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<nettime> They Say Liberia is Our Past
Soenke Zehle on Sat, 26 Jul 2003 15:26:51 +0200 (CEST)


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<nettime> They Say Liberia is Our Past


Taking in current images of intra-state conflict (Liberia, Congo), I have
been wondering about the mutuality of conceptual approaches to state failure
and the development of a corresponding visual idiom along a common -
Hobbesian - vector that takes us - conceptually, historically, visually -
'back' to a presumeably anarchic state of nature, a visual idiom that
supports the ideas of state failure as a 'regression' we are offered in
political
commentary(<http://www.globalpolicy.org/nations/sovereign/failed/2003/0725la
w.htm>) and, as a 'side effect', strengthens our affective attachment to
'our' states at home.

Zizek commented on a similar dynamic in the course of various conflicts
across former Yugoslavia and, if I remember this correctly, linked the
ahistorical analysis of 'ancient tribal hatreds' to the articulation of a
future European identity. So now, it's back to Africa, and here again, I
can't help think that the reporting we get of intra-state conflict somehow
feeds back into processes of state and supra-state transformation. No
conspiracy, just a coincidence of effects that will nonetheless have
material consequences.

My interest in this conceptual-visual intersection was actually triggered by
an exhibit in Duesseldorf on representations of (state) sovereignty
("Visuelle Formierungen von staatlicher Macht", see
<http://www.kunsthalle-duesseldorf.de>), but also a growing interest in
state failure in
general(<http://www.cidcm.umd.edu/inscr/stfail/index.htm>,<http://www.global
policy.org/nations/sovereign/failedindex.htm>) as well as the ecopolitical
dimensions of conflict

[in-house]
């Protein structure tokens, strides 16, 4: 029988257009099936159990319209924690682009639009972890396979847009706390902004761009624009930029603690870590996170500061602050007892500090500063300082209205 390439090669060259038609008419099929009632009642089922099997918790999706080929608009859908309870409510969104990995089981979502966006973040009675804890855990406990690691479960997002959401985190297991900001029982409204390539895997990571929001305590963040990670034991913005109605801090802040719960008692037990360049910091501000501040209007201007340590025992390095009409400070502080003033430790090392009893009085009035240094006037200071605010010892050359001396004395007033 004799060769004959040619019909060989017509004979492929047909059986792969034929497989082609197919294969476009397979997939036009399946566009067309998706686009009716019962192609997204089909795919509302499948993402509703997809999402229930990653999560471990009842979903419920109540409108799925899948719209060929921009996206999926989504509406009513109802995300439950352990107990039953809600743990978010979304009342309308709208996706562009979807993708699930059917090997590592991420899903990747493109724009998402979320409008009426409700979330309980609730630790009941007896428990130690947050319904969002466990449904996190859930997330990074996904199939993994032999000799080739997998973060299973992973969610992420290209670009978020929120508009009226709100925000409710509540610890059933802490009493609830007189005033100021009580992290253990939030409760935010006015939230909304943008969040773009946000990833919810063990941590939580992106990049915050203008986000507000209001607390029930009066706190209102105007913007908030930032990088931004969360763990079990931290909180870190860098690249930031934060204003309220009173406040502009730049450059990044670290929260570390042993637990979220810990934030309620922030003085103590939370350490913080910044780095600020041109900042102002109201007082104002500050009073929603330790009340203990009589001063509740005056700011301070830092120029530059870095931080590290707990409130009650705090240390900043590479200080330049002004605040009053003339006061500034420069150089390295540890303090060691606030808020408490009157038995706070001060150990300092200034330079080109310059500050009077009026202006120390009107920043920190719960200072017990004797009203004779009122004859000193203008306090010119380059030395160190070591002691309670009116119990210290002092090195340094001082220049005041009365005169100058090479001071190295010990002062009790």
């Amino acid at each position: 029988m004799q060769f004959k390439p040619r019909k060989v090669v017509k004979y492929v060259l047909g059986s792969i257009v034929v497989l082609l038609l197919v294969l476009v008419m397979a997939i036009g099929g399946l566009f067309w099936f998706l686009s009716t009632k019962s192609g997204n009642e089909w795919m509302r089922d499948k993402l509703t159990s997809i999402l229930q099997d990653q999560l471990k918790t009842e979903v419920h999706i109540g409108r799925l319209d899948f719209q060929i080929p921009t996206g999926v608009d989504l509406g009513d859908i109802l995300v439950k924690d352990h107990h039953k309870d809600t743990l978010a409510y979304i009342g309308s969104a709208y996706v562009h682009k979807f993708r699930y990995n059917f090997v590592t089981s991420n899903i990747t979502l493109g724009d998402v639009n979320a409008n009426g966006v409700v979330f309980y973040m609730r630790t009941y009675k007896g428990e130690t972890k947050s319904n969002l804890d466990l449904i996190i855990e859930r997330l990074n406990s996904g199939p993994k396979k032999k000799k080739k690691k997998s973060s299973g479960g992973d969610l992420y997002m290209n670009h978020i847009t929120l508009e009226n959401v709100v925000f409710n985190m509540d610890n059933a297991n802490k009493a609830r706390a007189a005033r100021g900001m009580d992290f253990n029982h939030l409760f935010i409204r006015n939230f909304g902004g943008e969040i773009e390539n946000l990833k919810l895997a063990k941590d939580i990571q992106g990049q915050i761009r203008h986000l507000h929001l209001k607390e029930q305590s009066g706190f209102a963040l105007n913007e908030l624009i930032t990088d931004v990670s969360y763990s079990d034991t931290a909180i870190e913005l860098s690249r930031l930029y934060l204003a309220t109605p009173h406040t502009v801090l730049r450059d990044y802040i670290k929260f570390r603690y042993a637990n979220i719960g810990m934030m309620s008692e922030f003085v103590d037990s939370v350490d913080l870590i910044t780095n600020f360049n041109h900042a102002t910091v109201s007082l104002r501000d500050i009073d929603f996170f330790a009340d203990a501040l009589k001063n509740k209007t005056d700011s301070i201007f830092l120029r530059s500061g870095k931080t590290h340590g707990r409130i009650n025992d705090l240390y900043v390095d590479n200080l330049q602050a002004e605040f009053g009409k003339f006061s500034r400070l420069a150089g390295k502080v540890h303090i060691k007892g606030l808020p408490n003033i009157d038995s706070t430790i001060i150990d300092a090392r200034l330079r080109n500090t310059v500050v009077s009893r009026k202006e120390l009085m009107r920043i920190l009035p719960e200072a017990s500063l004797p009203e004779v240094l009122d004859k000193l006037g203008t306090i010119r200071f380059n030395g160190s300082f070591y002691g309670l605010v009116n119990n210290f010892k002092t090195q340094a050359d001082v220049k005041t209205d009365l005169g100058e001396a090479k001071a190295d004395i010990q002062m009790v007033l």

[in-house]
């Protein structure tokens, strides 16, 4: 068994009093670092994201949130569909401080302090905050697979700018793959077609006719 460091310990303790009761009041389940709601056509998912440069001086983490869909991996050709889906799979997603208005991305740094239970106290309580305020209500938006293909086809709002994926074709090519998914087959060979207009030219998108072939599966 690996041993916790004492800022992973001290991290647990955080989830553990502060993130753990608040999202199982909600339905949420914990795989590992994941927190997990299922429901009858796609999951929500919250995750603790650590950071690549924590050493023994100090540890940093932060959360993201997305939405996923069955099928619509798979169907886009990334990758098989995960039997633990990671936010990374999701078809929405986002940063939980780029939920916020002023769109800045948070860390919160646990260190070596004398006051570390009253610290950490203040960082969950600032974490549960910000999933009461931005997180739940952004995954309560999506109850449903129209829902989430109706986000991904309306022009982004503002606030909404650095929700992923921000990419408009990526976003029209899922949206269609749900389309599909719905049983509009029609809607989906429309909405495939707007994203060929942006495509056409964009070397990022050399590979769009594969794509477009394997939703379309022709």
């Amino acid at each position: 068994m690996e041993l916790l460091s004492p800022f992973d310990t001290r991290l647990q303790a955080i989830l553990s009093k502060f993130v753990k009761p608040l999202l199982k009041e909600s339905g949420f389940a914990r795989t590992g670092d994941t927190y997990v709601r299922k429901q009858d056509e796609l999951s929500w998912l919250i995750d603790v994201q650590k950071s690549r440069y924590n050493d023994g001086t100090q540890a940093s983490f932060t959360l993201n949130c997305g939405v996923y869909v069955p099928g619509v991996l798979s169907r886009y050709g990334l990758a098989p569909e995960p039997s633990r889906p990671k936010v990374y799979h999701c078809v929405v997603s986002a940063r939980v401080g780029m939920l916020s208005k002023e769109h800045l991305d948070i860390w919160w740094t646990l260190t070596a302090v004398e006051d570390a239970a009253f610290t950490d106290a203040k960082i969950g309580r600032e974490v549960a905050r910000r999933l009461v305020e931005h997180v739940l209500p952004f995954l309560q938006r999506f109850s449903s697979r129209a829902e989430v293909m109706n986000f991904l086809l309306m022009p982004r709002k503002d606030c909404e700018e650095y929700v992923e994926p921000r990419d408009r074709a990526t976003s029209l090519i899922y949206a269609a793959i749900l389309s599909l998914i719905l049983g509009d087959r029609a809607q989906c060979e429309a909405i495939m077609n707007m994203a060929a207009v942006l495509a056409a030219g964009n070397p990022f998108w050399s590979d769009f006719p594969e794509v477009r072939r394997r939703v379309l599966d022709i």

(<http://www.globalpolicy.org/security/docs/minindx.htm>).

The charge has often been made that analysis of the
environmental dimension of conflict is really an economism in
ecopolitical disguise, but the (implicit) Hobbesian of much commentary on
the genealogy of conflict tends to 'naturalize' the state to such an extent
that other dimensions, including resource issues, just don't get the
attention they deserves. For some recent stuff on Liberia, for example,
check <http://www.muckraker.org> - who would have thought that home
improvement (timber) helps fund children's armies abroad.

As the controversy over a certification system for 'conflict diamonds'
shows, this dimension of conflict resolution - far below the threshold of
military intervention, but also quite a bit more active than 'diplomatic
interventions' - is far beyond what a consumer-political environmentalism
could accomplish on its own. I think, for example, that this type
of corporate brand campaign is much more difficult to organize than a
campaign that addresses corporate misconduct - child labor, abuse of labor
laws etc. - directly, and there's been some reflection on a new global
mechanism
to control these resource and profit flows
(<http://www.globalpolicy.org/nations/sovereign/failed/2003/0725resources.ht
m>), not sure what to think of it yet.

But still, I guess there's more than the visual regression into a state of
nature.

Soenke

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